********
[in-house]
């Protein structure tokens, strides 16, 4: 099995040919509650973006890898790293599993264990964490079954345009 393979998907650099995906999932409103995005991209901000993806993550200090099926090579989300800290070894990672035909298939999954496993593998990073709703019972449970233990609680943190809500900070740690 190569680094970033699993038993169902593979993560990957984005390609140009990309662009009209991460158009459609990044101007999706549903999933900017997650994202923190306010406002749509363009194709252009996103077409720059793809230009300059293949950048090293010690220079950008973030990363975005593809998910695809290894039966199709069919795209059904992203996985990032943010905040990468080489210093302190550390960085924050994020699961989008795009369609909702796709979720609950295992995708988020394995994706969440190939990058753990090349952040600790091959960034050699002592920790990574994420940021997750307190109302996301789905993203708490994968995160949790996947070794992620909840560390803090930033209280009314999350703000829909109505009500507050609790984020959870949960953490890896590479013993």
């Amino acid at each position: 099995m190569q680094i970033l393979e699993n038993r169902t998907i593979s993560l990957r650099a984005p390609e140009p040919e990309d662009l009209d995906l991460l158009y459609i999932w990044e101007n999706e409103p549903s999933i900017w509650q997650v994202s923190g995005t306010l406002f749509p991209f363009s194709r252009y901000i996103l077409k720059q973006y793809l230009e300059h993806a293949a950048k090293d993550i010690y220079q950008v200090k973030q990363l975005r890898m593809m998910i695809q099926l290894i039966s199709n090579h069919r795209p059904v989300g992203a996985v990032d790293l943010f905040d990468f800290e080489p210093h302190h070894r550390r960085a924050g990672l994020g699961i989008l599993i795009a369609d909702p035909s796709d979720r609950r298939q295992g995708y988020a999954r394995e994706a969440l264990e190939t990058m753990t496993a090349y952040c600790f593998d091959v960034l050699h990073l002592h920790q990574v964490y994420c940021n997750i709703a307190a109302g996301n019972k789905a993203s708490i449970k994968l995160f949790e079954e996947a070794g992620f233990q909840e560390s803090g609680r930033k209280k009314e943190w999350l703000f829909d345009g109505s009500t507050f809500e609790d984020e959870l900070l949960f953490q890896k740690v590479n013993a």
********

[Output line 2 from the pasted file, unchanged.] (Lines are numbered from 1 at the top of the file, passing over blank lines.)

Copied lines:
């Protein structure tokens, strides 16, 4: 099995040919509650973006890898790293599993264990964490079954345009 393979998907650099995906999932409103995005991209901000993806993550200090099926090579989300800290070894990672035909298939999954496993593998990073709703019972449970233990609680943190809500900070740690 190569680094970033699993038993169902593979993560990957984005390609140009990309662009009209991460158009459609990044101007999706549903999933900017997650994202923190306010406002749509363009194709252009996103077409720059793809230009300059293949950048090293010690220079950008973030990363975005593809998910695809290894039966199709069919795209059904992203996985990032943010905040990468080489210093302190550390960085924050994020699961989008795009369609909702796709979720609950295992995708988020394995994706969440190939990058753990090349952040600790091959960034050699002592920790990574994420940021997750307190109302996301789905993203708490994968995160949790996947070794992620909840560390803090930033209280009314999350703000829909109505009500507050609790984020959870949960953490890896590479013993």